States Address the Costs of Diabetes: A 50-State Budget Survey for Fiscal Year 2012
State governments spend millions of dollars treating and educating people in an attempt to prevent all forms of diabetes (for example, type 1, type 2, gestational and pre-diabetes) and its complications. Many of these activities are paid for through appropriations, earmarks, or directives made in state budgets or with federal funds or grants. Documenting the scope and financial impact of the diabetes epidemic, the Centers for Disease Control and Prevention (CDC) National Diabetes Fact Sheet notes that the direct medical cost of diabetes in the United States, including pre-diabetes and undiagnosed diabetes, totaled $116 billion in 2007.
Most states faced difficulty and uncertainty in crafting and enacting their annual budgets for fiscal year (FY) 2012—a result of significant shortfalls experienced in 2009-2011, reduced tax collections and an end to federal stimulus funds under the American Recovery and Reinvestment Act (ARRA).
As a means to assess how states are responding to the diabetes epidemic, the National Conference of State Legislatures (NCSL) conducted a 50-state analysis of appropriations for FY 2012. This analysis reviewed state budgets and related state budget documents that explicitly identified diabetes programmatic appropriations. The methodology used included reviewing state budgets and supplemental budgets and interviewing staff in state fiscal offices, legislative services and state departments of health. This survey follows upon the first 50-state analysis of FY 2011 state budgets dedicated to spending and appropriations on diabetes activities, published by NCSL in May 2011.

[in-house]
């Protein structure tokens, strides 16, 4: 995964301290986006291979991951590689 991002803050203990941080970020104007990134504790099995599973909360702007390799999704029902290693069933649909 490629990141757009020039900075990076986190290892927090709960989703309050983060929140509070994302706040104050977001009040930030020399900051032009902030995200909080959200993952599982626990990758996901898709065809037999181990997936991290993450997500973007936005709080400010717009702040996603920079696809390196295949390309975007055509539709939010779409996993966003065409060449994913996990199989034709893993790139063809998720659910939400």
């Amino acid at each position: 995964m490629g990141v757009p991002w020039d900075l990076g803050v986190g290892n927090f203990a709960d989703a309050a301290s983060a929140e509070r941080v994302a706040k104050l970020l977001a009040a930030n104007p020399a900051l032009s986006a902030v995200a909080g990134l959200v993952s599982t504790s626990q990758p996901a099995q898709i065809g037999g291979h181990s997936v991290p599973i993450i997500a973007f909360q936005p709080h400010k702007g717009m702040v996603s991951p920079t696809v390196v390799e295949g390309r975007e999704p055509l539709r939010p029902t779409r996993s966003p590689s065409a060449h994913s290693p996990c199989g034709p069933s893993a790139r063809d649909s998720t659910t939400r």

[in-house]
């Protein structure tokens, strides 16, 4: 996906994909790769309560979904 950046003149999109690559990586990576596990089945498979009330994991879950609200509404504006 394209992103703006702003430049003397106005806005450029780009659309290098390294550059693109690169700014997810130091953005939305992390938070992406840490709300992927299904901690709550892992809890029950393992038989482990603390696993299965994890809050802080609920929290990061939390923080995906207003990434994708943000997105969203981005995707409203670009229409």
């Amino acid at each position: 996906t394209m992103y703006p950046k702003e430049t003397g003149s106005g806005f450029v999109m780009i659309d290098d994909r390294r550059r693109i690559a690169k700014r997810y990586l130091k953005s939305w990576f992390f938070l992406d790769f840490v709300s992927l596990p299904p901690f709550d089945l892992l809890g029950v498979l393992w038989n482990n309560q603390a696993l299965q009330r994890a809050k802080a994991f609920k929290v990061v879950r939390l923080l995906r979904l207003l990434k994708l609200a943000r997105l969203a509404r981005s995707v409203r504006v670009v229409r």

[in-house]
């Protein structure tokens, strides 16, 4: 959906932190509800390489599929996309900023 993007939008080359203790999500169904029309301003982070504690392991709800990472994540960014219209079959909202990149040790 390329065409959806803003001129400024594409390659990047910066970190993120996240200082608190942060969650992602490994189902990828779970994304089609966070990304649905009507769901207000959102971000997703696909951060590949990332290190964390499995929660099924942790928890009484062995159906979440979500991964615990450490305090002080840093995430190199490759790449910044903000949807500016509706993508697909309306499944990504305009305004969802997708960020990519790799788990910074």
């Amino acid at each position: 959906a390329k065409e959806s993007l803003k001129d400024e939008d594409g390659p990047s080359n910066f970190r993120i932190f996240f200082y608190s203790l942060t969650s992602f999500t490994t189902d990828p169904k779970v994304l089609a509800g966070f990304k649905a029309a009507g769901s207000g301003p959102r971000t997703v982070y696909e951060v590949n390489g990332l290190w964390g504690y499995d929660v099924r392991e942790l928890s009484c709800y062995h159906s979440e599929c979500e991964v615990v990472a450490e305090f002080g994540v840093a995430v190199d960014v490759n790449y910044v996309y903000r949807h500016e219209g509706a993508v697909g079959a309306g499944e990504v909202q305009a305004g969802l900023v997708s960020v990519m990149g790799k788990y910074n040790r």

The 2012 report differs somewhat from the 2011 report in that the data and information obtained from states this year generally are more detailed. NCSL staff also conducted more interviews with state budget officials for the new report. -- 6 MORE PAGES - READ THE FULL REPORT:
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